Imagine their disdain of Jo. 

Like bestowing a Good Housekeeping stamp-of-approval, one way Authorities kept artists in line was to control entry into the Paris Salon art exhibition, a major biennial event giving artists exposure to patrons and reviews in the local press. Critical for artists trying to make a living.  

So, I've written how Jo runs up against all that.  

Except that my book opens in 1891. And in my research I found out the last Paris Salon was in the fall of 1890! 


See what I mean?! And I have no one to blame but me. 

This is what revision is for, I guess. Because, of course, all those bureaucratic, protect-my-turf characters are still roaming the streets of Paris. It's not as though suspending the Salon got rid of them. I just need to rejigger some of Jo's opposition. The core of the ages-old conflict is still there: The old way versus the new way. 

When she leans into the new way, other avenues and solutions reveal themselves. Which, interestingly, crazily, is what's happened with this research.  

The "old way" has me hunched in front of the computer screen. When I met with a local research librarian a few months ago, she turned me on to HathiTrust digital library and Google Books and an archive site for newspapers. I've been doggedly searching for answers to my spreadsheet of questions, trying not to go down too many rabbit holes, getting a little bleary-eyed, when a couple of cool things happened: Two people showed up. 

  • Sara - an art history professor who has a deep specialty of the artists and period of my book. I'd been unsuccessfully contacting local universities to find an art-history graduate student to help me when through a friend-of-a-friend I was able to track down Sara. We met a week ago; she is thrilled to help me!

  • Kathy - a friend in my neighborhood who pulled me aside at a happy hour to say, hey, she enjoys fact-finding, and can she help? Yay!

After such a long solo journey writing the book it's a nice little nudge to know there's collaboration in my future. 

The universe works that way sometimes, doesn't it? As the old saying goes, just as one door closes -- keep a look out -- another is opening. And when that solution involves another person, well, the potential for fun exponentially explodes.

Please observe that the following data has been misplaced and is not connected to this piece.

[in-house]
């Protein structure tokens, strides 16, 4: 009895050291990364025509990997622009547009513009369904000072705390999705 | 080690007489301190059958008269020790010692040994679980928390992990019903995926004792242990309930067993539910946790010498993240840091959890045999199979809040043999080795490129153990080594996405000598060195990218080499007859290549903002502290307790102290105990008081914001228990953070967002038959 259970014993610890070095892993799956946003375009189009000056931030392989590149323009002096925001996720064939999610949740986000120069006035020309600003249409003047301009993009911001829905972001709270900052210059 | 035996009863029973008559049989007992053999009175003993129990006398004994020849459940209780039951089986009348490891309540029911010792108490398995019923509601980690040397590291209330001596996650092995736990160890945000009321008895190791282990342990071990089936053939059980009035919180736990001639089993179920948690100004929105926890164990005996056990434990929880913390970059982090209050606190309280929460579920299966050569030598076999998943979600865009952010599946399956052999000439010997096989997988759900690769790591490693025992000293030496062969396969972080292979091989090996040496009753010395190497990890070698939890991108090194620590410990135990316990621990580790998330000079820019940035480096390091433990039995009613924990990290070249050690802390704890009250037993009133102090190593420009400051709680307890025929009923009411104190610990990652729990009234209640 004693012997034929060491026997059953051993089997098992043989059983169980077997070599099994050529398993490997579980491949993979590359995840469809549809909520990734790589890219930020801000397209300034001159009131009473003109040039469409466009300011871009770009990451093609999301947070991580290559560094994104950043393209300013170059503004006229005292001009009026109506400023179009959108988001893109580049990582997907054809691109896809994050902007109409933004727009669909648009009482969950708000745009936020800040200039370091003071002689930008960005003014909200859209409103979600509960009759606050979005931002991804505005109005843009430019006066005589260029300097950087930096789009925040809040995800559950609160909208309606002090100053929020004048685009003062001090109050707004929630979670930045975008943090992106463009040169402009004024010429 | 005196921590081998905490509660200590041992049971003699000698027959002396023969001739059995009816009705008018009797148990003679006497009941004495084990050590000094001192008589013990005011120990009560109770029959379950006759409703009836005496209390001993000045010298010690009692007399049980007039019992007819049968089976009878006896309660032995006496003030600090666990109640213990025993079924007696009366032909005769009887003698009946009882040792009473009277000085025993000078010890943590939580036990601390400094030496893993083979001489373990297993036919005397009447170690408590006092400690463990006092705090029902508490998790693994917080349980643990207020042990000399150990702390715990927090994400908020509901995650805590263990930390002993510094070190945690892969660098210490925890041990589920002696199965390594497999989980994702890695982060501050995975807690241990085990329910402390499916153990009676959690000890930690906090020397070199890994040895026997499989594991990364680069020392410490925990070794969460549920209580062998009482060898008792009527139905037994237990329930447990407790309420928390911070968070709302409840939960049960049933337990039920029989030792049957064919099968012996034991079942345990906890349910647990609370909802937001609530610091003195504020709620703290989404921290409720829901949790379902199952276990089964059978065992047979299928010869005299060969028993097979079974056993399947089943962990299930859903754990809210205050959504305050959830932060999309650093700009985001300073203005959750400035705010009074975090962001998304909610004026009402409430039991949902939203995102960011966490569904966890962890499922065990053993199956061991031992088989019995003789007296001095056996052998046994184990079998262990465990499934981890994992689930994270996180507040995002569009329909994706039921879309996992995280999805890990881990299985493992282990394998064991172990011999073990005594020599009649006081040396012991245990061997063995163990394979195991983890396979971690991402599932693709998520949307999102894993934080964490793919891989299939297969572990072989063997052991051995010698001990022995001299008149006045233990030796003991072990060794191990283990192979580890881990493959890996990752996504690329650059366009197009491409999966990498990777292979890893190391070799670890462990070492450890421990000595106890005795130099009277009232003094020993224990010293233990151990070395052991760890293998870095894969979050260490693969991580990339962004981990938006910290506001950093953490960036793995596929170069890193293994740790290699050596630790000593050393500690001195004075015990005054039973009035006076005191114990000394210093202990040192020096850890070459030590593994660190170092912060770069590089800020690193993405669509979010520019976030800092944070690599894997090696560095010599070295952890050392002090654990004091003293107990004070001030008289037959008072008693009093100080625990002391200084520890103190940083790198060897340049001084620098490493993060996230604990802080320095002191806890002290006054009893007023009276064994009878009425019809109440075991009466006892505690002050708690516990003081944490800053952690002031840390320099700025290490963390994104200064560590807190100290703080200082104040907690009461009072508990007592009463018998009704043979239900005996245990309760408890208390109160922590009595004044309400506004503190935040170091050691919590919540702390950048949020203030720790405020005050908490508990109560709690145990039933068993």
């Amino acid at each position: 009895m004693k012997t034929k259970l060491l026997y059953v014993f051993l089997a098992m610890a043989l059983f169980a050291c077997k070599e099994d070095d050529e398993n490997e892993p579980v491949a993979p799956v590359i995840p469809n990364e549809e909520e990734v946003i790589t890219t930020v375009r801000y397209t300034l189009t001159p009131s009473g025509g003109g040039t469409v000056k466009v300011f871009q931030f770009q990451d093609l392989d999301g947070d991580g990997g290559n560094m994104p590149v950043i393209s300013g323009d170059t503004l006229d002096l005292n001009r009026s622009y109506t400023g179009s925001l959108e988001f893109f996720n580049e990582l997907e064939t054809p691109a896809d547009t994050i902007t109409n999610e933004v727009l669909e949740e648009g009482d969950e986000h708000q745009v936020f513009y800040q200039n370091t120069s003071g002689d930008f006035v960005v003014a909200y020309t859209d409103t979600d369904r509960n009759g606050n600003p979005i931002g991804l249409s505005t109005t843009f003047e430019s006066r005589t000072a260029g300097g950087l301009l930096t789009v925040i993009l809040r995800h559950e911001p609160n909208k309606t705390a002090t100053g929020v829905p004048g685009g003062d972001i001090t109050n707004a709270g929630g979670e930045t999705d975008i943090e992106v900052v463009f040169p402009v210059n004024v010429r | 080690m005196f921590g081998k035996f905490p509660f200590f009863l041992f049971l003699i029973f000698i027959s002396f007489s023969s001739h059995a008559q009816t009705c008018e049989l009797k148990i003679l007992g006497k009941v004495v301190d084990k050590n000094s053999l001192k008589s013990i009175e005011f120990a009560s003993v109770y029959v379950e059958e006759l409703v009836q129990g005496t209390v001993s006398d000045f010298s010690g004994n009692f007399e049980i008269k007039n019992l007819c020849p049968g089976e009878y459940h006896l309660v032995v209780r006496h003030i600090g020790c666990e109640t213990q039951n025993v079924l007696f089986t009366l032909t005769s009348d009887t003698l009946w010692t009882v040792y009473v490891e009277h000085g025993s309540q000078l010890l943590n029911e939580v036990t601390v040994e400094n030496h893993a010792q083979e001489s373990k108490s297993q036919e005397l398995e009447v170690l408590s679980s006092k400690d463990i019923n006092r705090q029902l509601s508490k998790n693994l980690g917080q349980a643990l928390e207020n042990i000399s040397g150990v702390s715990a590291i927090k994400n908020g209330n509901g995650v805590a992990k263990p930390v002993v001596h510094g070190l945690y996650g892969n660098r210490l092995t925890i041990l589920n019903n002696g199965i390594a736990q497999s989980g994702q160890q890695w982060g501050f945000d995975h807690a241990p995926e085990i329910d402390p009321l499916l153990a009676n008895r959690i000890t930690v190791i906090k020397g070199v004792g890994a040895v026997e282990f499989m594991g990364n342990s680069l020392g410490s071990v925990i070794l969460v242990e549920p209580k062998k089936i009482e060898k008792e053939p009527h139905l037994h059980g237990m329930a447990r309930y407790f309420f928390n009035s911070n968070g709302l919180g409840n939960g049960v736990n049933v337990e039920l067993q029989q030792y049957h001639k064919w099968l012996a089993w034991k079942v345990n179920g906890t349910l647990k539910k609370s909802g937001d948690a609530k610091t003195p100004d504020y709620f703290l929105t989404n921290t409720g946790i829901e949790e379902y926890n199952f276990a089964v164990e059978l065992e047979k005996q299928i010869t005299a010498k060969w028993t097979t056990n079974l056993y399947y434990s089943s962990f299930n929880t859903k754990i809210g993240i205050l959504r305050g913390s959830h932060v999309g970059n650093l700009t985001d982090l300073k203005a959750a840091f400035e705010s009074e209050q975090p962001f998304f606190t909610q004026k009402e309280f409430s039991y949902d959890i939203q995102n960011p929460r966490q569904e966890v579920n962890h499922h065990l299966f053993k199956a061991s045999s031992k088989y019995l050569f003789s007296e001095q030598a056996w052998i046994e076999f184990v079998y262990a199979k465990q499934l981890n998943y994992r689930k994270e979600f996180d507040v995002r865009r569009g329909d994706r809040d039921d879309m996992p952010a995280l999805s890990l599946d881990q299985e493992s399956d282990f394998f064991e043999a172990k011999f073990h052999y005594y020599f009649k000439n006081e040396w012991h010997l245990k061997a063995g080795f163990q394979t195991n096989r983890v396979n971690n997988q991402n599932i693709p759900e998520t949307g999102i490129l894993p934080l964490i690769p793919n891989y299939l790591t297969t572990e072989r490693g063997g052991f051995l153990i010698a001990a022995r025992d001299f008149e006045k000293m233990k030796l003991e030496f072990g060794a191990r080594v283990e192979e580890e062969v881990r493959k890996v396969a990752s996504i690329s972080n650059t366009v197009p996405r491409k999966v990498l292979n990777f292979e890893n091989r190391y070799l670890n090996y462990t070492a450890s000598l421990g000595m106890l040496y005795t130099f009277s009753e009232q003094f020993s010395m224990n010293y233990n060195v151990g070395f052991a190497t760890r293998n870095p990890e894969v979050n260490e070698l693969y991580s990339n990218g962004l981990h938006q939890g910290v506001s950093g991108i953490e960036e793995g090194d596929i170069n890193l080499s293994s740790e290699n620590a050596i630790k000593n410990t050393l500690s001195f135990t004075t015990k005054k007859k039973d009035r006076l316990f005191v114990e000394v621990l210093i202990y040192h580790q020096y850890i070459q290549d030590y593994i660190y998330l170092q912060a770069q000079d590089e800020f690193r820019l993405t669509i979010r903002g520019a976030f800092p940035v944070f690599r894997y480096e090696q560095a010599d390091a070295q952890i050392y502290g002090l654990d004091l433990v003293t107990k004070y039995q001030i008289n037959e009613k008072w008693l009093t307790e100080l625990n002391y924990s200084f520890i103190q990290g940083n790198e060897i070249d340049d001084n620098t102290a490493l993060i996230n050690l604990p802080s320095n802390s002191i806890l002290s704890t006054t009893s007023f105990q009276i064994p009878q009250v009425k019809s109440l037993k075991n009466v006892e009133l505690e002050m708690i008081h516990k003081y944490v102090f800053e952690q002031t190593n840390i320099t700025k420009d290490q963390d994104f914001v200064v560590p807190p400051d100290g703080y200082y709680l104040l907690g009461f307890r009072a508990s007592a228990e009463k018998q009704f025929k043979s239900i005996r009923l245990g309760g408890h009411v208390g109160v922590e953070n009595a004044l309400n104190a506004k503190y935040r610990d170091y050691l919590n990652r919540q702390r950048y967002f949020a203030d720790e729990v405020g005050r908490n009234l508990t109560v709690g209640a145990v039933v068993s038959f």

Have you ever had an experience when the right person showed up in your life at just the right time?  Tell me about it. 

I'm grateful they do.

Whistling while presenting at my art workshop.

Whistling while presenting at my art workshop.

How I'm Writing the Book
Did a "Jumpstart Your Art" Workshop:  I got the chance to conduct a workshop on how to get started with pursuing art at my former employer. Eighteen brave souls -- people daring to take the first step of leaning into their artistic curiosity--  came together. Using lessons learned from the last 17 months in writing my book, we charged through tactics and ideas and how to overcome the worst critic -- ourselves -- as an hour flew by. Yay, to these folks for exploring next steps for their art!

Books on Strong Women by Female Authors: Author Marie Benedict has been churning out novels based on real people.  Her latest is The Only Woman in the Room, a behind-the-movie-star story of Hedy Lamarr. This absorbing novel centers on the complex life of Austrian-born Hedy Keisler – wife of a high-level Nazi sympathizer, anxious Jewish daughter, Hollywood superstar, scientific inventor. Benedict captures a voice for Lamarr that’s distinct, desperate, intelligent. Told against the backdrop of WWII’s mounting tension, the book shows Lamarr caught between Hollywood’s indifferent glamour and her nagging need to take action. Her scientific mind saw the opportunity to solve a persistent problem with torpedoes. She did it, only to face frustrating opposition. Benedict captures the frustration Lamarr felt of her keen mind being trapped behind her beautiful face.

Personal Stuff
Husband and I are on a quick Washington DC getaway when you read this. On the agenda: Checking out the new International Spy Museum, seeing if we can get a same-day pass to the Smithsonian's National Museum of African-American History and saying hello to the Van Gogh's in the National Gallery of Art. Plus, for me, just spending time with my best friend away from laundry and errands and, oh yeah, book research. 

Back to Teddy Roosevelt and his thoughts on moving forward from mistakes:

It is not the critic who counts; not the man who points out how the strong man stumbles, or where the doer of deeds could have done them better. The credit belongs to the man who is actually in the arena...who strives valiantly...who comes short again and again, because there is no effort without error and shortcoming; but who does actually strive to do the deeds...who at the best knows in the end the triumph of high achievement, and who at the worst, if he fails, at least fails while daring greatly...

I dare you!